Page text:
Examining his statements carefully, here's my restatement. He'll have to tell me if I'm off the mark or not.
Jody cares because he wants liturgy to matter.
He says that the liturgy matters because we are material beings who worship. Worship requires a grammar because it communicates meaning. This grammar is not meaningless, but communicates the values of its culture--the church, the family of God. The church is the family that God has called into being, he says, and it is the subsequent sacrament of the first sacrament, Christ.
This grammar isn’t concerned with what things are. It is a passive sentence that tells the story of an active God. It is concerned with what things are for. In the performance of its grammar the community confesses God’s acts and interprets what they mean to itself. Misconfessing this at the very least spoils the message and at most is blasphemous!
The words and prayers of the church are traditions that affect real change. Blessing is a way the grammar sets something apart to be what it is for. Ordination is a way the grammar sets someone apart to play a role in the corporate performance. And there is also a reordering of the thing's identity, where identity is ontologically dependent upon use.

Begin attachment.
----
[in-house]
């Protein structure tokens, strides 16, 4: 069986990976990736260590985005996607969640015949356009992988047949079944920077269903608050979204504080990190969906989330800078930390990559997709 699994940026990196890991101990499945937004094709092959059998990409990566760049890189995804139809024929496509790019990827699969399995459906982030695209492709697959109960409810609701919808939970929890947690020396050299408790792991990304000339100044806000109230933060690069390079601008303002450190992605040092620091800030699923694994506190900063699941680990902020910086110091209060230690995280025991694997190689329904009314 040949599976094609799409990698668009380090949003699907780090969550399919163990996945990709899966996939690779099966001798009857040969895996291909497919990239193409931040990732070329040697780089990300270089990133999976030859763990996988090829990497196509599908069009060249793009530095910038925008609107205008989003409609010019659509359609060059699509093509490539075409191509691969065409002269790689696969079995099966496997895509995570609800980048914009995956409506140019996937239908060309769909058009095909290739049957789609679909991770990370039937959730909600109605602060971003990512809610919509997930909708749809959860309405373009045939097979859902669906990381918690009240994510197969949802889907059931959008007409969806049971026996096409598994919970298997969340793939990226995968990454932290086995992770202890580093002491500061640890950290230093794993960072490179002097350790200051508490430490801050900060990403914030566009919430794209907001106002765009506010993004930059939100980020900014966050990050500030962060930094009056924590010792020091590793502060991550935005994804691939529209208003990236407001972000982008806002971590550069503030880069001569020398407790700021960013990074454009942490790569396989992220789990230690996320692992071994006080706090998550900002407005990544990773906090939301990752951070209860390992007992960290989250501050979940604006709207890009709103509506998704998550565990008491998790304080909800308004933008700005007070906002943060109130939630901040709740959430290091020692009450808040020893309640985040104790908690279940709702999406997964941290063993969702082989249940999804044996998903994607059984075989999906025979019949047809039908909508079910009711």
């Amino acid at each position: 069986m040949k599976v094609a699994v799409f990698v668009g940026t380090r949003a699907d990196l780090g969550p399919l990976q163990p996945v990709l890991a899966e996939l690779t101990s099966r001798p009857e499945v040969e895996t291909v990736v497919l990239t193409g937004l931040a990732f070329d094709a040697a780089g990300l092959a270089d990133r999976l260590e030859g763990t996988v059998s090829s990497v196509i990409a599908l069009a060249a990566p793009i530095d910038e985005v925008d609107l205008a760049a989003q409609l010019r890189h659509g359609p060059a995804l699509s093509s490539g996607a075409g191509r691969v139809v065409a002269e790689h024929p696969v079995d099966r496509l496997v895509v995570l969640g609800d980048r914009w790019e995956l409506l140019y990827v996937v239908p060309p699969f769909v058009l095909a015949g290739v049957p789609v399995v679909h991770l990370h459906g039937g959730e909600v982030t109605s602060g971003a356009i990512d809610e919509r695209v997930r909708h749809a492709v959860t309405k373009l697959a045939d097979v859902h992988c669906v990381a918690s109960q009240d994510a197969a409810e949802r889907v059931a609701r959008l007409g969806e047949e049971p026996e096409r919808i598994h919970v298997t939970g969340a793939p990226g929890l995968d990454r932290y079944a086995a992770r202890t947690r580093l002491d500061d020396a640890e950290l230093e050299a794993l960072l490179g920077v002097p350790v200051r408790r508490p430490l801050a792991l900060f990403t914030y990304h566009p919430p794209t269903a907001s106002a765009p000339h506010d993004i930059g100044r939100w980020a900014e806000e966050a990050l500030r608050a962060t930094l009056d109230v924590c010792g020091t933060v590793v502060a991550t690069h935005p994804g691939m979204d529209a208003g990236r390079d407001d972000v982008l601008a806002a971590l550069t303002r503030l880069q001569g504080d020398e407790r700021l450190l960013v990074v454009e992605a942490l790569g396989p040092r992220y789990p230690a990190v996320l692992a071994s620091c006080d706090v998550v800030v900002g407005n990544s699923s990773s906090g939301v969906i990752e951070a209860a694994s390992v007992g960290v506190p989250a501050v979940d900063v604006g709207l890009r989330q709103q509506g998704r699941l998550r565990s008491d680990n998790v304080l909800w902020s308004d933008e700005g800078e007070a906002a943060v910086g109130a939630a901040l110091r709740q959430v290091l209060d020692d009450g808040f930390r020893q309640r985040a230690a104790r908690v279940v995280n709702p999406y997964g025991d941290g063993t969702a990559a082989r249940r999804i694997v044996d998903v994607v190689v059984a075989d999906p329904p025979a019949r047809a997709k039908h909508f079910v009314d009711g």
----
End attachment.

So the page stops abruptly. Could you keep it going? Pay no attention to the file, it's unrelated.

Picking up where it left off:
In baptism and ordination, this ontological change is called an indelible mark, which changes the individual to reorient them toward Christ. It doesn't mean they are super-people, but it is a testimony to the activity of the Holy Spirit.
The Spirit and the incarnation make all of this more than a (Wittgensteinian) parlor game. The incarnation, because matter is rightfully part of the divine plan. It is useful and necessary. The Spirit, because it affects creation of world and word and so gives direction and structure to the community itself. (This last paragraph is a muddled mess of theological gobbledygook.)
At this point, Jody gestures toward "the power of language to reorient and redefine." We're both boxing at Wittgenstein's speech-acts now.
At any rate, I think he’s hearing me say that liturgy does not matter. That’s not what I’m saying. I’m saying that the liturgy is a family custom, and like all family customs, it occasionally does things that are a little crazy--but that’s okay.
I'll add more to this post--this is just half-written. It is a draft to get something out there.